The famous Laetoli footprints were made by a human ancestor 3.56 million years ago in the Rift Valley of Tanzania and are the earliest fossil evidence of bipedalism in our ancestors. The trail of 70 tracks found in 1976, are believed to correspond to an Australopithecus afarensis. The tracks were covered for protection after initial investigations. At the request of the Tanzanian government a partial re-excavation of the site was conducted in February of 2011 to evaluate the preservation of the buried footprint trail and to get samples for further scientific studies. The information gained from the re-excavation will be used to develop a state-of-the-art museum that will cover the site.
Photogrammetric specialists from the BLM were part of the interdisciplinary team of scientists that worked at the site during the re-excavation. Close-range digital photogrammetry is a no contact prodcedure that produces a high accuracy 3-dimensional digital reconstruction of a subject using a sequence of overlapping photographs. This method is excellent for remote field locations as it requires only a digital camera of appropriate resolution. The photographs are processed in multi-view matching software which generates a very dense “cloud” of data.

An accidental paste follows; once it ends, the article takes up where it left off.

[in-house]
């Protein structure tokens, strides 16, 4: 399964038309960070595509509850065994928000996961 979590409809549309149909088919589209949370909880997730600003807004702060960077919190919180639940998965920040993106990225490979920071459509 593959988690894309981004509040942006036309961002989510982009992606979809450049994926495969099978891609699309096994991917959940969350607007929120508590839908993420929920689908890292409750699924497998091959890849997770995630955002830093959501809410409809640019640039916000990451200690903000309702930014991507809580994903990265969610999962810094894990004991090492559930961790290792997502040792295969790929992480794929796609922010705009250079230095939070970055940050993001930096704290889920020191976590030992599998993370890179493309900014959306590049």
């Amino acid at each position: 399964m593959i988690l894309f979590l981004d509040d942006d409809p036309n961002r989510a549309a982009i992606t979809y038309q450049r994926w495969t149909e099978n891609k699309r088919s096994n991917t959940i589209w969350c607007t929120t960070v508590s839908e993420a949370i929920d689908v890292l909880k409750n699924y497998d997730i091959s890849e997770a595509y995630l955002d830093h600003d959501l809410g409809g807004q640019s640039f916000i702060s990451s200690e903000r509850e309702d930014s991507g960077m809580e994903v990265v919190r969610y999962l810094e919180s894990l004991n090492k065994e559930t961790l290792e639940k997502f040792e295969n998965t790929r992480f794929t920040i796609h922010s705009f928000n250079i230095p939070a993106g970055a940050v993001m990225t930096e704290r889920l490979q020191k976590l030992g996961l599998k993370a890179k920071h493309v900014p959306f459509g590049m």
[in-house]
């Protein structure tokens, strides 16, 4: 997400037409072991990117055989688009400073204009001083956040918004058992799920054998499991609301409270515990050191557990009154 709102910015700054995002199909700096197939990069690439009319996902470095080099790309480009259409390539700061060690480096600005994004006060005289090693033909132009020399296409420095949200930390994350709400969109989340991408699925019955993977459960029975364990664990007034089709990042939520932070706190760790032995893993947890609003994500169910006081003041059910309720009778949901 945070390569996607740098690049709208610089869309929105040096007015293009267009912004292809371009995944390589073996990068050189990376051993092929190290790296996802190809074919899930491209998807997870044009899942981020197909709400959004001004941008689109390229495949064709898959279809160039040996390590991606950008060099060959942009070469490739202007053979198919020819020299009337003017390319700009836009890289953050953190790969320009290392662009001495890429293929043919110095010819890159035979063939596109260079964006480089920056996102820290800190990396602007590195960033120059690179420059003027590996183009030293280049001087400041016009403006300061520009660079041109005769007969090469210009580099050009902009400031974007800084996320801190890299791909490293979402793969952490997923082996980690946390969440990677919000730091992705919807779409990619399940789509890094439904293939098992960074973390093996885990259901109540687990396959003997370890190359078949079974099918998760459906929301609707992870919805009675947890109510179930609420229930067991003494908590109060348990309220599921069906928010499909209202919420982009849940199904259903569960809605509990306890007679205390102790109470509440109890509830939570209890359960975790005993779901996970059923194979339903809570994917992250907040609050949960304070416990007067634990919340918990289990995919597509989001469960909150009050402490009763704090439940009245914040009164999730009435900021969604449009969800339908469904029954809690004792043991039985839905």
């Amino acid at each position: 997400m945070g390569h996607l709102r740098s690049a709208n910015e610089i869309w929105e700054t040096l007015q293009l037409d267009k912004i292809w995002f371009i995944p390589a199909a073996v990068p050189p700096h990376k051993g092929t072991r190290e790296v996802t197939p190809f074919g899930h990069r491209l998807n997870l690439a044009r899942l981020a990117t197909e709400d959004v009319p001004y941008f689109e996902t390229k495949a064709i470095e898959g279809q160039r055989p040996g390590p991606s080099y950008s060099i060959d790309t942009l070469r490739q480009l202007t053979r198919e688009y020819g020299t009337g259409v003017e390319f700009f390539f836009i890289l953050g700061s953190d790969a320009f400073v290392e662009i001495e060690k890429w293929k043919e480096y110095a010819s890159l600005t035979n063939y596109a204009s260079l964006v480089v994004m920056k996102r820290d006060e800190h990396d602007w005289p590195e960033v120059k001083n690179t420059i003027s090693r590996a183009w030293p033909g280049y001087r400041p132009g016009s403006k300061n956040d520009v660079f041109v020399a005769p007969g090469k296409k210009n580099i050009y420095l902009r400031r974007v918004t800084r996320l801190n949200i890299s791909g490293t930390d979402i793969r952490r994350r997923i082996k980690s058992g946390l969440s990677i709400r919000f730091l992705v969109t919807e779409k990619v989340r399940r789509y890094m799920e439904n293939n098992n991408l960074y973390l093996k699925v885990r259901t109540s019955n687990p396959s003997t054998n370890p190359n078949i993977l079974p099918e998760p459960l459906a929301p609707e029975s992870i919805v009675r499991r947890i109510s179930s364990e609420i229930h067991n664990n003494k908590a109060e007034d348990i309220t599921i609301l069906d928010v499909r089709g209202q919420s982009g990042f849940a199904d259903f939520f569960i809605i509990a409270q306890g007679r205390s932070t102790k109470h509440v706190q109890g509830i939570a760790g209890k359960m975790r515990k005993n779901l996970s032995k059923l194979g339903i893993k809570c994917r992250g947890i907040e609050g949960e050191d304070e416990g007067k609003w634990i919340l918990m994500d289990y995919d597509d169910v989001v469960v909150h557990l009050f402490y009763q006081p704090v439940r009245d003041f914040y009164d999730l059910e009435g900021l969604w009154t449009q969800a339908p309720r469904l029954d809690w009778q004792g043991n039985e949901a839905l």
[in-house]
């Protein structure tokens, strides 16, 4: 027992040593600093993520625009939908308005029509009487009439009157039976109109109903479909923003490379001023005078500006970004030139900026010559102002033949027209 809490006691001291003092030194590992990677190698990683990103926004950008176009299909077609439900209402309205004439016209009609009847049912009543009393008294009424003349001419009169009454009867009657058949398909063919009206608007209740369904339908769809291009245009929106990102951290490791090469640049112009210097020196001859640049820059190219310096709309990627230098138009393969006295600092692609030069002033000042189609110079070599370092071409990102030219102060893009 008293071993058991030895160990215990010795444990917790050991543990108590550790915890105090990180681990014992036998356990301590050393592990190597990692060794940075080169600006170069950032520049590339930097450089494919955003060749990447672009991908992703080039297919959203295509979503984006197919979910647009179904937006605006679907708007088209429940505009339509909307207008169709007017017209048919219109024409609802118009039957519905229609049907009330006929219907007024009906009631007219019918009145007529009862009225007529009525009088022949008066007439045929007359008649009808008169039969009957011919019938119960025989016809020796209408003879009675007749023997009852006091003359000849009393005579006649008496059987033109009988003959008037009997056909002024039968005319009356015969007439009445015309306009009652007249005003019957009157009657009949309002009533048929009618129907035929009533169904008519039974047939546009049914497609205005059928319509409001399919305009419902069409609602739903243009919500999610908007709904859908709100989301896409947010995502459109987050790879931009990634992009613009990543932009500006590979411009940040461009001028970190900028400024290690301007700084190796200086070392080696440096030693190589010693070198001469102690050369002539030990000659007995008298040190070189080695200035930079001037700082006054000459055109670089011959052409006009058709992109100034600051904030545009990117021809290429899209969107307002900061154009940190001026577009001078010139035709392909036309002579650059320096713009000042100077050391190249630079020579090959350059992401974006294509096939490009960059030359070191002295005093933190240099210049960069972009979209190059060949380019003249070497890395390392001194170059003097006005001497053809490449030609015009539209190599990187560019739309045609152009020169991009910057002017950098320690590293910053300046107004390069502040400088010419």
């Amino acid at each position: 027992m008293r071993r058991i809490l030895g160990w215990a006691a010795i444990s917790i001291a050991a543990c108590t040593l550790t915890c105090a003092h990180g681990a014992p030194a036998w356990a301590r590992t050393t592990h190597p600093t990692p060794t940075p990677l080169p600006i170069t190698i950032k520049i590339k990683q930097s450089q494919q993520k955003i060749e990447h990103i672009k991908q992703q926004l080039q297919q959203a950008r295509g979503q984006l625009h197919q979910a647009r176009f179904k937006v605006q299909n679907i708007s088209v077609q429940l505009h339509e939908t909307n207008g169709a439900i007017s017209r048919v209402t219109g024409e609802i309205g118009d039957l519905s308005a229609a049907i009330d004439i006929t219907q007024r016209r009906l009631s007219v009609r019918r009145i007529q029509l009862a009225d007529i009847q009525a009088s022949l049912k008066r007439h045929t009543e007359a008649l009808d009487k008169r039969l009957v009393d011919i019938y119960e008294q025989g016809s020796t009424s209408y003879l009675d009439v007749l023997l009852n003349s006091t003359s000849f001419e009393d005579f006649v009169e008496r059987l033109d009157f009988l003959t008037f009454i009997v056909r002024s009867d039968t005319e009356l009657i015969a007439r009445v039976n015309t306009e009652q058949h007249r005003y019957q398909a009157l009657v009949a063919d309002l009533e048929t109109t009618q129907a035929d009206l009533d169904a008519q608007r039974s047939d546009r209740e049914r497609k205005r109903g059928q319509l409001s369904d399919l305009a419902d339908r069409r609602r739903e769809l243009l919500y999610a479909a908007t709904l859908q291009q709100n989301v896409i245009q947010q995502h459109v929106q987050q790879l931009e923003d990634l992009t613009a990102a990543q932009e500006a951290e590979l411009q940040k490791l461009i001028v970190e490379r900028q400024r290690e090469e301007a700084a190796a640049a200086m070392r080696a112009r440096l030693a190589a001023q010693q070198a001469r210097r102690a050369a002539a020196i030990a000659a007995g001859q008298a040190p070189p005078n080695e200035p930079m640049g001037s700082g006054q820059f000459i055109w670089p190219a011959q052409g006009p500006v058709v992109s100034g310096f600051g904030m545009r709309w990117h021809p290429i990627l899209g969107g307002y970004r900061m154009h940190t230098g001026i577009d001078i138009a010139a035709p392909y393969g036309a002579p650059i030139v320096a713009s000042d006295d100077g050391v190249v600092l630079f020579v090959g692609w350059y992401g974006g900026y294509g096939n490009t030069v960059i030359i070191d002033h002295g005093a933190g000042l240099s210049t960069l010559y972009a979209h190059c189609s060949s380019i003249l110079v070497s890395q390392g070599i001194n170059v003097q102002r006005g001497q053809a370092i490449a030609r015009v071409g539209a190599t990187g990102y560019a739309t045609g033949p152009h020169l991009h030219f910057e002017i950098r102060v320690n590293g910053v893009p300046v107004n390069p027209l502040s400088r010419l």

Ancient footprints in the Rift Valley of Tanzania reconstructed with photography.
The photogrammetric process uses a digital SLR camera to capture a series of photographs that overlap each adjacent photo by approximately 65%. The photos are utilized to derive accurate and measurable information about the surface photographed. Products of the photogrammetric process include a composite image map of the exposed footprint surface at a resolution of less than one millimeter, a detailed topographic map of the surface, a 3D color coded representation of the surface,and virtual visualizations of the footprint surface.